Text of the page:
Michael Oher was born on May 28, 1986, in Memphis, Tennessee. He came from a broken home and his estranged father was murdered while Oher was in high school. Sean and Leigh Anne Tuohy became Oher's legal guardians and he developed into a college football star and a top NFL draft pick. Oher's story was told in Michael Lewis's book The Blind Side and the Sandra Bullock film of the same name.
Football star Michael Oher was born Michael Jerome Williams Jr. on May 28, 1986, in Memphis, Tennessee. He was one of 12 children born to Michael Jerome Williams Sr. and Denise Oher, who provided their children with little to no support. Michael Sr. was frequently in prison, and Denise was addicted to crack cocaine. As a result, Michael Jr. was in-and-out of foster homes and frequently homeless. He also performed poorly as a student, repeating first grade and second grade and attending 11 different schools during his first nine years as a student. Oher's estranged father, was murdered while Oher was a senior in high school.
The young boy was finally taken in by Sean and Leigh Anne Tuohy when he was 16, and the Tuohys became Oher's legal guardians when he was 17. In his junior year, Oher began to excel in football. By the beginning of his senior year, Oher was the starting left tackle on the varsity football team. He quickly became a top football prospect in the state of Tennessee, which led to multiple scholarship offers from Division 1 schools.
Success on the Football Field
Oher experienced great success in 2004. A well-known football player, he received first team All-America honors from USA Today and was given the opportunity to play in the U.S. Army All-America Bowl. He also accepted a scholarship offer from the University of Mississippi after receiving offers from Tennessee, LSU, Alabama and NC State, among others. As a freshman offensive lineman, Michael Oher played 11 games for the University of Mississippi, starting 10 of them at the right guard position. Oher was selected first team Freshman All-America by The Sporting News and first team Freshman All-SEC for his play in 2005.
In his sophomore season in 2006, Michael Oher became a breakout star in the highly-competitive SEC after a move to his more natural position at left tackle. Oher earned second team All-SEC for his performance. That same year, the author Michael Lewis released a book titled The Blind Side, which detailed Michael Oher's life from foster child to college football star. The book was turned into a movie in 2009, and starred Sandra Bullock. The movie was nominated for an Oscar for Best Motion Picture of the Year.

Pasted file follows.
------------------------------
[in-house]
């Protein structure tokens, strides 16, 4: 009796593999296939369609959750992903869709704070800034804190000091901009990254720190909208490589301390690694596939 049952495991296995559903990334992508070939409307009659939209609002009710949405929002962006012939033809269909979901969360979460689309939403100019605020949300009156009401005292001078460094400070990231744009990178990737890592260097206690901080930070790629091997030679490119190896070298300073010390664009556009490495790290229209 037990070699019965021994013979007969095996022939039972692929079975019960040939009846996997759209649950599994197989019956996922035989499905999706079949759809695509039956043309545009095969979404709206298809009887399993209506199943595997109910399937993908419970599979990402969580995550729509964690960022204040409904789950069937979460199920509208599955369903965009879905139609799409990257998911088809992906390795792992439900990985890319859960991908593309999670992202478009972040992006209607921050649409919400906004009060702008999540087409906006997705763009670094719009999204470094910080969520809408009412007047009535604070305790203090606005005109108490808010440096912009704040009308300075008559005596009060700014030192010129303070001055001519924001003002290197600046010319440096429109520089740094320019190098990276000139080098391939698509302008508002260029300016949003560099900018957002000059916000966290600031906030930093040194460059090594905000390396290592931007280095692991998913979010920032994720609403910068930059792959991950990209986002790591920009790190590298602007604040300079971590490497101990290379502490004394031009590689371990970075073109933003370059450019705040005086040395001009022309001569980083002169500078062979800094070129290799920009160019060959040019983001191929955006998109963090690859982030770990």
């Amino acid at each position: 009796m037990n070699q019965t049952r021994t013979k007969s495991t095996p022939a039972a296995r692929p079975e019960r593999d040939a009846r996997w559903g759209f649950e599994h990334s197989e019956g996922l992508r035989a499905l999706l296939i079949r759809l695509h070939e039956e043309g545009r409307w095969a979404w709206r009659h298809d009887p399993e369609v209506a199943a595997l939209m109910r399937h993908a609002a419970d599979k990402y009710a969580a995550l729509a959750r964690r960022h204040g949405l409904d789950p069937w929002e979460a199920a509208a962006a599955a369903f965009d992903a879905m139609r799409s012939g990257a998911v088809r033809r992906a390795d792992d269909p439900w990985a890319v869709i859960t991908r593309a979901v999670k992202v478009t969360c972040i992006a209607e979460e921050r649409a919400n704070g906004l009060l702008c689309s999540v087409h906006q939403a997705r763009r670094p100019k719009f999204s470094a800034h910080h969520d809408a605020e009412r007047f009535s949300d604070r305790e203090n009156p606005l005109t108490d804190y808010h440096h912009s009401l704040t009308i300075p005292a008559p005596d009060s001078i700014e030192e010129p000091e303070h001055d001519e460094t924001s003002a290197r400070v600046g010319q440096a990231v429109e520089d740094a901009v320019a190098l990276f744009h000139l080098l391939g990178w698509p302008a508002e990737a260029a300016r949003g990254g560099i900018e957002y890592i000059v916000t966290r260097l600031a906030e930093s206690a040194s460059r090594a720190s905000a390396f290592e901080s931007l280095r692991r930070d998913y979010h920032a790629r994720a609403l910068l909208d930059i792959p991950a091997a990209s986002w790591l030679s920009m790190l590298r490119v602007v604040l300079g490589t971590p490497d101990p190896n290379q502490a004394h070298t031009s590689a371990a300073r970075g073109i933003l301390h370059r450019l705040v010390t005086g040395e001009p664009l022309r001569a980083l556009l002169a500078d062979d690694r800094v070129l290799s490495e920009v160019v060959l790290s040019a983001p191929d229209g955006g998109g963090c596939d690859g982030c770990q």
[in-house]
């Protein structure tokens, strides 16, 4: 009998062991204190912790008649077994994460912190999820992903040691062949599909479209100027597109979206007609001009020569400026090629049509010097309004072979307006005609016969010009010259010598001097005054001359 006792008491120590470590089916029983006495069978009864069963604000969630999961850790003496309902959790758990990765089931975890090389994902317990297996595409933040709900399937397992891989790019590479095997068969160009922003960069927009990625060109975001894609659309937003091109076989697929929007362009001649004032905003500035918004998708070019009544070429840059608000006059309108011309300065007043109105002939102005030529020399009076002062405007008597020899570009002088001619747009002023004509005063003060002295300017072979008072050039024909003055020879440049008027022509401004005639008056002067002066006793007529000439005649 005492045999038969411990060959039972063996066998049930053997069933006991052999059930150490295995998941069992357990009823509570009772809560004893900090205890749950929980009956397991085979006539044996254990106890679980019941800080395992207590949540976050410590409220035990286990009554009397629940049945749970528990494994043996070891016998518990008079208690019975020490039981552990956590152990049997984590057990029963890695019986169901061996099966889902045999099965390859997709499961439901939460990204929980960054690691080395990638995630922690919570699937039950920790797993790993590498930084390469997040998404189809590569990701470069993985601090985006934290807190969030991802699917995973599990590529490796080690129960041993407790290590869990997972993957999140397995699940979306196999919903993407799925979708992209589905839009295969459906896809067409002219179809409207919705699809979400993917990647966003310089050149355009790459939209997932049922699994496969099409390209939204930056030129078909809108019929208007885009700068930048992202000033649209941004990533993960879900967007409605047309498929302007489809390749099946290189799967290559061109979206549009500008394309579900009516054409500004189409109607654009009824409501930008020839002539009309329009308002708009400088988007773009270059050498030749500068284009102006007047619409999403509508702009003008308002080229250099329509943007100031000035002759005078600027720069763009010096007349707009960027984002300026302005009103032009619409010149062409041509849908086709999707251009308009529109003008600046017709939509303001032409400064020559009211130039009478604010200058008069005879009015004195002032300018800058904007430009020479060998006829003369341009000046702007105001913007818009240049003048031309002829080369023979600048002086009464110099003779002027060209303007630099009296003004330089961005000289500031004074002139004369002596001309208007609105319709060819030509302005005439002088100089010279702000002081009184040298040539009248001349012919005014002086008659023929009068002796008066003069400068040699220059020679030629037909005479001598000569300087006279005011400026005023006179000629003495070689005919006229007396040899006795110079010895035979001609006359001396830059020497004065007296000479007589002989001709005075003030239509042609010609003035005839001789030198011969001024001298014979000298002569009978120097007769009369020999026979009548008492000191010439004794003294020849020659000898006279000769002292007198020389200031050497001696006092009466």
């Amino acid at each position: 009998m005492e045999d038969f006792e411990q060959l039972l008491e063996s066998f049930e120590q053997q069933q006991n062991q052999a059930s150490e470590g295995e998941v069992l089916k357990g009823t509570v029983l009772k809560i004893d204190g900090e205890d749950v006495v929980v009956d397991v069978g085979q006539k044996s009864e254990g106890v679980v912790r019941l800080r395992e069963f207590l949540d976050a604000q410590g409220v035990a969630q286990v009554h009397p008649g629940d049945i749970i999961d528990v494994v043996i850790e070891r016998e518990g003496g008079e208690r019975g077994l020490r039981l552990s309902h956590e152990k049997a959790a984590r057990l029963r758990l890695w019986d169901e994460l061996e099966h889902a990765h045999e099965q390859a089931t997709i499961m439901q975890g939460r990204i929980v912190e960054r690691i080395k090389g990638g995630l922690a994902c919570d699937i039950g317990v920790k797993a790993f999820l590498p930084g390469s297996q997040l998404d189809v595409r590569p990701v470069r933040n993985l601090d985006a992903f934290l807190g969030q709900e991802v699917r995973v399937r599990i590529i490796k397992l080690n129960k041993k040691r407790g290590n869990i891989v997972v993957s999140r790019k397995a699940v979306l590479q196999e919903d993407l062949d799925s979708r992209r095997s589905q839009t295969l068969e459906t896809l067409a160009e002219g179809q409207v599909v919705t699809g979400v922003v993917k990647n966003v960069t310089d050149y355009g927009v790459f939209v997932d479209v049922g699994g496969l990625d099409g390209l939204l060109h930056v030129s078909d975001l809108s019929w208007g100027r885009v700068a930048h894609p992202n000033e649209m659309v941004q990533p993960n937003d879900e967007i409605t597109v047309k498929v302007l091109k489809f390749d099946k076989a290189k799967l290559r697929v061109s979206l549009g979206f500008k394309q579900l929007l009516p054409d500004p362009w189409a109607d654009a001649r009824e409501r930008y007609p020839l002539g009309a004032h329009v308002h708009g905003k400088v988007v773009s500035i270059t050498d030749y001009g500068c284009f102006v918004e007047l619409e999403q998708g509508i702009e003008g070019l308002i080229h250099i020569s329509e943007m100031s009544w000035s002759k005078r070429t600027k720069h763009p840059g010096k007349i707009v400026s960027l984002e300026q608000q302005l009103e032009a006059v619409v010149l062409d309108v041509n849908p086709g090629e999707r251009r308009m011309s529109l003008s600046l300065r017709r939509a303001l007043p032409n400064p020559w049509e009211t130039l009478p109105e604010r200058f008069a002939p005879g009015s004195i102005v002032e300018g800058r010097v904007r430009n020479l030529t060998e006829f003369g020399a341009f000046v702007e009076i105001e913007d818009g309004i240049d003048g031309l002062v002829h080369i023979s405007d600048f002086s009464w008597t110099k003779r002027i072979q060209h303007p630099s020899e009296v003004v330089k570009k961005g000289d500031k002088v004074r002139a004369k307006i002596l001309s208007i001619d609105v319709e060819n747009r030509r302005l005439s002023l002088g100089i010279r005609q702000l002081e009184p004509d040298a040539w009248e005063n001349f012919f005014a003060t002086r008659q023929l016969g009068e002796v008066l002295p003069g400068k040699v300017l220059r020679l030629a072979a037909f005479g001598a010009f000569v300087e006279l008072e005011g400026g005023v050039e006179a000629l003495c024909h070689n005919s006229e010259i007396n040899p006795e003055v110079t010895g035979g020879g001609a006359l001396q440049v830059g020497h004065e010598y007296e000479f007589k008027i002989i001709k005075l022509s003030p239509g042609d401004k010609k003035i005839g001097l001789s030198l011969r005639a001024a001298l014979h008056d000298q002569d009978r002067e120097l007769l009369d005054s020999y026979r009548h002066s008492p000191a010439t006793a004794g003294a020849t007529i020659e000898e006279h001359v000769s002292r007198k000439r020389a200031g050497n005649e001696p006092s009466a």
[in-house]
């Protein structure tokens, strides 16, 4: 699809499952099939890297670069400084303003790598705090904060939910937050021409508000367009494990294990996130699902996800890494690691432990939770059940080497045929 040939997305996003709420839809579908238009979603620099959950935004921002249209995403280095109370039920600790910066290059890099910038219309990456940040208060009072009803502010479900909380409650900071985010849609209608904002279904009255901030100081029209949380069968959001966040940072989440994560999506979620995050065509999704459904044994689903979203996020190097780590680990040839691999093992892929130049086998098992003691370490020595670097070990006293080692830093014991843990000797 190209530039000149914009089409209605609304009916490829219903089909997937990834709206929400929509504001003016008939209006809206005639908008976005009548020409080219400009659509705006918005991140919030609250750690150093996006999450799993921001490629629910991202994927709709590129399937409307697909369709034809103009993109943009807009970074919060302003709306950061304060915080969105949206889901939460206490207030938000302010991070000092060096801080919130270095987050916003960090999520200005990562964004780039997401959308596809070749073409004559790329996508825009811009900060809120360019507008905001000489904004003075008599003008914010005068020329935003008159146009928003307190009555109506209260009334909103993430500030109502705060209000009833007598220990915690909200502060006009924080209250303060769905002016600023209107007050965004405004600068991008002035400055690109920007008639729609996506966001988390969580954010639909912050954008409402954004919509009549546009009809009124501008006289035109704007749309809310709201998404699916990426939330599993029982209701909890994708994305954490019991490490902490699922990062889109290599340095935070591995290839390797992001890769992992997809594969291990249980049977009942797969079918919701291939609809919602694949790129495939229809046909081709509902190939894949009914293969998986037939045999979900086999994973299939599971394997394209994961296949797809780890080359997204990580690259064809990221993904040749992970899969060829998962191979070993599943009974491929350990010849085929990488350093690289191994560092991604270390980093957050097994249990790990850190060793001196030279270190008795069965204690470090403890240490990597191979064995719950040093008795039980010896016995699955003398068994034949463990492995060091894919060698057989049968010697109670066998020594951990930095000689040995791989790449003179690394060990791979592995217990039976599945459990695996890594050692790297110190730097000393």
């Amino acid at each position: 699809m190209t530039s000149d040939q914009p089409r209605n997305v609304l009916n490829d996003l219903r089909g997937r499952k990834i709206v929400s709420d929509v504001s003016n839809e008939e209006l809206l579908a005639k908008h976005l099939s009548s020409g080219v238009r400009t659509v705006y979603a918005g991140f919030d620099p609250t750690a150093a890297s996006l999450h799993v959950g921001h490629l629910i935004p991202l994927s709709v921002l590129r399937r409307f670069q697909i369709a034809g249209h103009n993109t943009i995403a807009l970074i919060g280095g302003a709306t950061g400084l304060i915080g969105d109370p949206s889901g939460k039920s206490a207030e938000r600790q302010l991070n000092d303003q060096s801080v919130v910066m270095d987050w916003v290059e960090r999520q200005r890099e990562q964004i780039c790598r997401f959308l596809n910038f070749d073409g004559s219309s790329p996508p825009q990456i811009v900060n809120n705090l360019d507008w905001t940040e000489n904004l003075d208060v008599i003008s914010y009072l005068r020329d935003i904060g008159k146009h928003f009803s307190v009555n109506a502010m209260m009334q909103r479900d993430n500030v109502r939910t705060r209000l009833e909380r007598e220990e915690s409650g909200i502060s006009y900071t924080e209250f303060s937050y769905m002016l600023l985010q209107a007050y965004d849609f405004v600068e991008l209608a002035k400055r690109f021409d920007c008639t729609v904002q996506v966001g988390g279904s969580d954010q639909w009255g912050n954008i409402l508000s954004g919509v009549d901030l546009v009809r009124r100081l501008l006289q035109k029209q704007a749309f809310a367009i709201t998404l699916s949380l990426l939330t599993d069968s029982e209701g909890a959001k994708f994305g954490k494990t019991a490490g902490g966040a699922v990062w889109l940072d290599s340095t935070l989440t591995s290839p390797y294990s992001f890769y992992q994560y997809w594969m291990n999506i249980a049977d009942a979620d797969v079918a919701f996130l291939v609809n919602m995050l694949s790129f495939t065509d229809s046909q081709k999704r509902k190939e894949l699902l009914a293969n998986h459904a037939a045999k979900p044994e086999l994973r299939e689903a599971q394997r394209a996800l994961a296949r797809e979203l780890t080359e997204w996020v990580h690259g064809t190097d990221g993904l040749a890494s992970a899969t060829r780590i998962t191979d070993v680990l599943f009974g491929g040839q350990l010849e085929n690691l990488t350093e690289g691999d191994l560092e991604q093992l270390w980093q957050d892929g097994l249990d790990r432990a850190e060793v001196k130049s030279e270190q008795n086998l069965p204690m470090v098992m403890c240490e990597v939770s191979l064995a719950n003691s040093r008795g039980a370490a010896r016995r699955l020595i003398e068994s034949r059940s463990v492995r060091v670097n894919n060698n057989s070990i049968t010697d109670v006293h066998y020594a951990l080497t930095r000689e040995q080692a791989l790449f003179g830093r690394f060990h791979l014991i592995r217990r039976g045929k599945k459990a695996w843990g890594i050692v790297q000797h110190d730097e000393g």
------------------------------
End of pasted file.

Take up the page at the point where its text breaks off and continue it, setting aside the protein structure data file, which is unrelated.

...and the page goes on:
Michael Oher continued to dominate at the left tackle position in his junior year. After being selected as a consensus first team All-SEC in 2007, Oher declared for the 2008 NFL Draft. After just two days, he rescinded his declaration for the NFL Draft to return for his senior season at University of Mississippi. Oher was one of the senior leaders on a University of Mississippi team that recorded its first winning record since 2003. The dominant left tackle was once again a consensus first team All-SEC, as well as a first team All-America selection by The Associated Press.
In the 2009 NFL Draft, Michael Oher was selected 23rd overall by the Baltimore Ravens. He started all 16 games for the Ravens and helped the team reach the playoffs in his first season with the team.
During the 2012-13 season, Oher helped take the Ravens all the way to Super Bowl XLVII. Held in New Orleans, Louisiana, the Super Bowl pitted the Baltimore Ravens against the San Francisco 49ers. Oher and his teammates emerged victorious in this battle for the championship in a tight game, scoring 34 points to the 49ers' 31 points. After his impressive win, Oher told ABC News that "I came so far—from nothing to a Super Bowl championship," Oher told ABC News. "I'm in shock right now."
A free agent following the 2014 season, Oher joined the Carolina Panthers after being recruited by the team's quarterback, Cam Newton. Oher's strong performance in 2015 helped Newton win the MVP award, and served as a major cog in the team's run to a berth in Super Bowl 50.
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